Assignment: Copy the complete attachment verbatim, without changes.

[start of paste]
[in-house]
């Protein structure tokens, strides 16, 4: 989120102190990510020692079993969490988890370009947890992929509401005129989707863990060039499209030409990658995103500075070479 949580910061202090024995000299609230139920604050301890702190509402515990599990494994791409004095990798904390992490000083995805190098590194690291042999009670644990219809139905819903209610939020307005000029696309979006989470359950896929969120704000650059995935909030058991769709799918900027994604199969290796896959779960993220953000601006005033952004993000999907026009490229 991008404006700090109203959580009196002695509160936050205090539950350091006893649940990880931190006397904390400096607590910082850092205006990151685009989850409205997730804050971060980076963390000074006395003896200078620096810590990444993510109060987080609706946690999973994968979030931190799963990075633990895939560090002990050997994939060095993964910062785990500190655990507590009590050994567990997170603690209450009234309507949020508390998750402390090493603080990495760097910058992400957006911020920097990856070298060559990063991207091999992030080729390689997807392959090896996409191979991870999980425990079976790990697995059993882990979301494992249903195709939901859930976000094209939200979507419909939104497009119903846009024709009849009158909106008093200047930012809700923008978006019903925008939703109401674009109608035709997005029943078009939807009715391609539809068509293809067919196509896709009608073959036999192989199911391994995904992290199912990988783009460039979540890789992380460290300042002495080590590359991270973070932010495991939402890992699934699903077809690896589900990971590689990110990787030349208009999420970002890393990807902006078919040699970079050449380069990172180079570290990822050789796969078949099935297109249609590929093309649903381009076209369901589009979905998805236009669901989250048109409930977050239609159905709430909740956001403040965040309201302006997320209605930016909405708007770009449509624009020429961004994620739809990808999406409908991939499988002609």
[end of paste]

[in-house]
């Protein structure tokens, strides 16, 4: 989120102190990510020692079993969490988890370009947890992929509401005129989707863990060039499209030409990658995103500075070479 949580910061202090024995000299609230139920604050301890702190509402515990599990494994791409004095990798904390992490000083995805190098590194690291042999009670644990219809139905819903209610939020307005000029696309979006989470359950896929969120704000650059995935909030058991769709799918900027994604199969290796896959779960993220953000601006005033952004993000999907026009490229 991008404006700090109203959580009196002695509160936050205090539950350091006893649940990880931190006397904390400096607590910082850092205006990151685009989850409205997730804050971060980076963390000074006395003896200078620096810590990444993510109060987080609706946690999973994968979030931190799963990075633990895939560090002990050997994939060095993964910062785990500190655990507590009590050994567990997170603690209450009234309507949020508390998750402390090493603080990495760097910058992400957006911020920097990856070298060559990063991207091999992030080729390689997807392959090896996409191979991870999980425990079976790990697995059993882990979301494992249903195709939901859930976000094209939200979507419909939104497009119903846009024709009849009158909106008093200047930012809700923008978006019903925008939703109401674009109608035709997005029943078009939807009715391609539809068509293809067919196509896709009608073959036999192989199911391994995904992290199912990988783009460039979540890789992380460290300042002495080590590359991270973070932010495991939402890992699934699903077809690896589900990971590689990110990787030349208009999420970002890393990807902006078919040699970079050449380069990172180079570290990822050789796969078949099935297109249609590929093309649903381009076209369901589009979905998805236009669901989250048109409930977050239609159905709430909740956001403040965040309201302006997320209605930016909405708007770009449509624009020429961004994620739809990808999406409908991939499988002609």